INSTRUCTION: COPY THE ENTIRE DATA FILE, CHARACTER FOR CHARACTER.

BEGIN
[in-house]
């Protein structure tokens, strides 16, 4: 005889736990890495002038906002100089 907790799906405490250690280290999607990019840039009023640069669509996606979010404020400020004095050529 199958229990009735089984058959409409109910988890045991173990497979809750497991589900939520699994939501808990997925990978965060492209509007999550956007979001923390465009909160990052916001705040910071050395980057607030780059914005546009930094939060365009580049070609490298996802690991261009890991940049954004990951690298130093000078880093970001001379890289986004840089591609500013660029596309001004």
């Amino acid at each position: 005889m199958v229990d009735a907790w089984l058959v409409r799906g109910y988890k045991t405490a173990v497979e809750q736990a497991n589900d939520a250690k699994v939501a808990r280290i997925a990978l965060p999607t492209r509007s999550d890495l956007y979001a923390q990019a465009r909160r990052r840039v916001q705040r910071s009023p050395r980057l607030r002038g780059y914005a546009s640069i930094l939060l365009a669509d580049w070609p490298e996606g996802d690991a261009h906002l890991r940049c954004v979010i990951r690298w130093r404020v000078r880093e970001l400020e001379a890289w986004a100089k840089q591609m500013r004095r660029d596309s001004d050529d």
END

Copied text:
[in-house]
């Protein structure tokens, strides 16, 4: 005889736990890495002038906002100089 907790799906405490250690280290999607990019840039009023640069669509996606979010404020400020004095050529 199958229990009735089984058959409409109910988890045991173990497979809750497991589900939520699994939501808990997925990978965060492209509007999550956007979001923390465009909160990052916001705040910071050395980057607030780059914005546009930094939060365009580049070609490298996802690991261009890991940049954004990951690298130093000078880093970001001379890289986004840089591609500013660029596309001004």
């Amino acid at each position: 005889m199958v229990d009735a907790w089984l058959v409409r799906g109910y988890k045991t405490a173990v497979e809750q736990a497991n589900d939520a250690k699994v939501a808990r280290i997925a990978l965060p999607t492209r509007s999550d890495l956007y979001a923390q990019a465009r909160r990052r840039v916001q705040r910071s009023p050395r980057l607030r002038g780059y914005a546009s640069i930094l939060l365009a669509d580049w070609p490298e996606g996802d690991a261009h906002l890991r940049c954004v979010i990951r690298w130093r404020v000078r880093e970001l400020e001379a890289w986004a100089k840089q591609m500013r004095r660029d596309s001004d050529d």